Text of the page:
A couple of days ago, Wizards of the Coast brought D&D PDFs back on sale. They pulled them originally something like four years ago, after the decision that selling PDFs leads to PDF piracy, which equals lost sales, which can be rectified by making sure that the wealth of already-released D&D PDFs was only available illegally. No, I don’t get it, either. Indeed, the decision’s arrant stupidity made me so angry at the time I made me decide not to buy a single thing from WotC until they brought the PDFs back. This was not hard, because it was at the beginning of the 4E era and in the absence of PDFs, they didn’t really sell anything I particularly wanted to buy, either.
I may also have demanded an apology for the travesty, but I understand if that’s not forthcoming. I was pretty mad at the time.
Now they’ve finally decided to rejoin the rest of us in the 21st century. The PDFs are back at OneBookShelf, and even people who’d originally bought them got their purchases returned to their downloads, which I thought was nice. They’re now available at D&D Classics, as subset of the same webstore that operates under the titles of DriveThruRPG and RPG Now. They’re not all there yet, but it isn’t a bad selection for a start. Also, if the free B1 In Search of the Unknown they’ve got up is any indication of the quality we may look forward to, it’ll be worth the wait.
It’s a professionally-done PDF. Clean scan, quality OCR, fully copypastable. The pagination matches up and the bookmarks are all there. The text comes with some unnecessary line breaks, but I can live with that. Commendable job, all around. I can’t really fault the pricing, either. As a nice touch, most of the product pages have a product history, which are written by Shannon Appelcline and Kevin Kulp.
Like said, the selection isn’t comprehensive yet and they lack stuff like all of Dragonlance, but what’s there is the good stuff. For instance, they have one of my favourite gaming products of all time, Uncaged: Faces of Sigil, which is how NPC accessories should be done. Unfortunately, their Deities & Demigods doesn’t appear to be the original, with Cthulhu and Melnibonéan mythos. Then there’s the historical reference series, which, like most things 2E that didn’t have to do with the ruleset, are awesome. There’s The Sunless Citadel, whence comes the only lovable kobold in the history of the game, Meepo; often imitated, never bettered. Craploads of 1st-edition and basic D&D adventures, too.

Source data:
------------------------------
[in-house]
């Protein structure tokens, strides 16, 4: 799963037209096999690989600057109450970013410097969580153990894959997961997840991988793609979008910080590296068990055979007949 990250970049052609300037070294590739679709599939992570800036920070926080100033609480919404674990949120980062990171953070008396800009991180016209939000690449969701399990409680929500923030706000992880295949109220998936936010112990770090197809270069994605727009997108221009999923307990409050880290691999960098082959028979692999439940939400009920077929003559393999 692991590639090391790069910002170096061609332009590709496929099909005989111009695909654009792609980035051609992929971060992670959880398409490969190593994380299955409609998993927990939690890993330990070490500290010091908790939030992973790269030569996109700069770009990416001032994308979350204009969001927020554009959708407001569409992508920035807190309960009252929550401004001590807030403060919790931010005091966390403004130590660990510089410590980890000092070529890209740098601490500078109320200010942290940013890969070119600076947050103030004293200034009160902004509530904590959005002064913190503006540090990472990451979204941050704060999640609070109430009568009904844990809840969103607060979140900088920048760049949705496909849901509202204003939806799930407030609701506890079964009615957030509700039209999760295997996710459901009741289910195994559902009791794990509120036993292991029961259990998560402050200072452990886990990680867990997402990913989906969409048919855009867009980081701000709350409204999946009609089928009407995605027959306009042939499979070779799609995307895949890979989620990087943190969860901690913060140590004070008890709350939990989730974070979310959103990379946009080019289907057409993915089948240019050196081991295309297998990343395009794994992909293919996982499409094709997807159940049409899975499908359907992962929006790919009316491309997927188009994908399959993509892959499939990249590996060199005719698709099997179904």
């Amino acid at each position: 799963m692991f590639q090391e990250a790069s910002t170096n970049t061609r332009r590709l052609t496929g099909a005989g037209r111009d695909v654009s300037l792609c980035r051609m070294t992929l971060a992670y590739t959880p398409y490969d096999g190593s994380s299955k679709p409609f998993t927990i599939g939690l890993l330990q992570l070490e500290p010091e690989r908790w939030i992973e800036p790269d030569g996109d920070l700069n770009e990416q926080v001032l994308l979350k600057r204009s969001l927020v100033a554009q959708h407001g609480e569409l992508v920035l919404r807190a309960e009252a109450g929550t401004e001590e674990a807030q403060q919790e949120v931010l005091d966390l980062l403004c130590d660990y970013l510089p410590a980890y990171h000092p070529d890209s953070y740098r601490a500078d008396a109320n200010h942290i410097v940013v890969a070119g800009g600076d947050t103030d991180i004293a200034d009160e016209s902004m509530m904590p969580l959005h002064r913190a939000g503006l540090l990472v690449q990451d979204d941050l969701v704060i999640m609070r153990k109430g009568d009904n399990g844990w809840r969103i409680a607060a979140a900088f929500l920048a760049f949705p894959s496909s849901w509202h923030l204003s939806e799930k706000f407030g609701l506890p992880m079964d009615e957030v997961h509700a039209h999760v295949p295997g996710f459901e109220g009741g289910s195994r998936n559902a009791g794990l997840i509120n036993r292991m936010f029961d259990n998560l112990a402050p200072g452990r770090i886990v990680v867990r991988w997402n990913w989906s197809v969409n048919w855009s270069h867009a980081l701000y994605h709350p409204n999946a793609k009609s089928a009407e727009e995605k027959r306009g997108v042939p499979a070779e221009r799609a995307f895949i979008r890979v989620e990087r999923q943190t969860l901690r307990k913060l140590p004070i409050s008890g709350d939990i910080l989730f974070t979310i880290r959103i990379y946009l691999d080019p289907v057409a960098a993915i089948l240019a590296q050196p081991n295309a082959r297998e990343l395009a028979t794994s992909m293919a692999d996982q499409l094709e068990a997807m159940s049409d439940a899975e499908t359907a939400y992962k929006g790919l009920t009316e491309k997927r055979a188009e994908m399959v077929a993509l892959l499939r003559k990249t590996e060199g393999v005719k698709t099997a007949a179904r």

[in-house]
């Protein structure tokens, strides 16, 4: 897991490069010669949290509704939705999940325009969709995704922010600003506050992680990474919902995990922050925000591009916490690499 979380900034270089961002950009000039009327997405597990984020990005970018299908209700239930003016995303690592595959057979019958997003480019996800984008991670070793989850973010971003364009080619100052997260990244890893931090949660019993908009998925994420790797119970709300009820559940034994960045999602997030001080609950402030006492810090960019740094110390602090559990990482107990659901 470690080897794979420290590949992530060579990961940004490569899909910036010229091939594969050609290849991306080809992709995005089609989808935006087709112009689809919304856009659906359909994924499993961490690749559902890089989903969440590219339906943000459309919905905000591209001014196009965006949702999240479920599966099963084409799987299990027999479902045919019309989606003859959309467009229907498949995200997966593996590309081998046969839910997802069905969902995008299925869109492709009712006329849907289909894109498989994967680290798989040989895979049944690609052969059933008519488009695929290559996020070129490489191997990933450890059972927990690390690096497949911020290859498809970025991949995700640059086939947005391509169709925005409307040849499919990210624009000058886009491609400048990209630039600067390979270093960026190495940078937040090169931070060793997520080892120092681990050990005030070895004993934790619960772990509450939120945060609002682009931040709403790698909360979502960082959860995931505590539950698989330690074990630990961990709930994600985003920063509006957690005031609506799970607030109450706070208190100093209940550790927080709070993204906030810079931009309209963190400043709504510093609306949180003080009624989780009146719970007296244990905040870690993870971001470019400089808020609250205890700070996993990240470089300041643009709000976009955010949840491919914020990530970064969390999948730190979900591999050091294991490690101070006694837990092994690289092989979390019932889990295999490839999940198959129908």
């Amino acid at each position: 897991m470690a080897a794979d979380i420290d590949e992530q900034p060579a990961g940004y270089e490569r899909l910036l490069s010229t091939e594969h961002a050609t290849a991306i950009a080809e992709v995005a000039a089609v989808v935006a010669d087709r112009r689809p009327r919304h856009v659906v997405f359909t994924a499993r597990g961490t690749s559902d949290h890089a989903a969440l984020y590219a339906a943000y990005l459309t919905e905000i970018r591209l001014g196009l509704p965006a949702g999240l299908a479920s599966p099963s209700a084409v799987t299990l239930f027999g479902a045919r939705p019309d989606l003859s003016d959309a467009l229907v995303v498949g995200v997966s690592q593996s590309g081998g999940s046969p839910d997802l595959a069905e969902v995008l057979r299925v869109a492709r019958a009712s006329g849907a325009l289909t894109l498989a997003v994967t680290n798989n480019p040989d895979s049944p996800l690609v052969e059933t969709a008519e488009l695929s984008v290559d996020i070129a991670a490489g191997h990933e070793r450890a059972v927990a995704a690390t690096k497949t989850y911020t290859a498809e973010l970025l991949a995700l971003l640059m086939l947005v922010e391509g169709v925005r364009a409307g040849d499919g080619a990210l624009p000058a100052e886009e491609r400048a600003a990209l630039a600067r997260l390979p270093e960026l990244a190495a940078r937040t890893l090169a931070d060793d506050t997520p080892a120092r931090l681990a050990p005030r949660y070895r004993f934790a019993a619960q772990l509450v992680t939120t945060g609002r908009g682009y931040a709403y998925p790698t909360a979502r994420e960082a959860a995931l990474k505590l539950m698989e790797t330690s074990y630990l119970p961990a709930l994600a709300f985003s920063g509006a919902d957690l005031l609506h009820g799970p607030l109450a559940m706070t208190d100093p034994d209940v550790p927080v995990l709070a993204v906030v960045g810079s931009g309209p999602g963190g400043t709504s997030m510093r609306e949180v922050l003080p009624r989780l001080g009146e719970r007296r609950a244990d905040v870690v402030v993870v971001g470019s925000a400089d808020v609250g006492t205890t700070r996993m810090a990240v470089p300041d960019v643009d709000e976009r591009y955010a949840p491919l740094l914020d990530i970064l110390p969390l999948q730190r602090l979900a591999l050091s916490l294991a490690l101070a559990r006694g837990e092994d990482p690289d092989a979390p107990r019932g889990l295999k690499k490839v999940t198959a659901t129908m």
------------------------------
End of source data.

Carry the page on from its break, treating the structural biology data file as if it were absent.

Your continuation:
So, here’s me saying something nice about WotC for the first time since December 2007, when I first playtested Dungeons & Dragons 4E.
Incidentally, WotC also sells novels as ebooks on Amazon, nowadays.
Rock’n Loud at IndieGoGo
There’s a new Finnish RPG project on IndieGoGo. It’s called Rock’n Loud, and it’s about the life of a rock band, exploring themes like power chords, drug addiction, groupies and black leather. I don’t yet have a really good feel of the content, but pledged for the PDF copy just on the merit of it being Finnish, and music being an underexplored theme in roleplaying games (the only other RPGs about musicians that I can think up now are Umlaut, Tähti and the d20 minigame published in Polyhedron, “Hi-Jinx”).
There’s not much out about the game yet, but I am optimistic.
Me, D&D Novels, on LOKI
I just started an article series on LOKI about gaming tie-in fiction. It’s in Finnish, which may not be overly helpful for most of you, but if you want, I can recommend a good self-studying package. I foresee writing quite a few followups to it. Despite the picture, I am not condemning them all, but seeking the about 100 good books that according to Sturgeon’s Law should exist underneath the mound of crap.
In other news, I spent a few days in Zurich a couple of weeks ago and picked up some fascinating gaming products in strange and foreign tongues. There will be at least one photoessay forthcoming once I can wrangle the time to do something about it.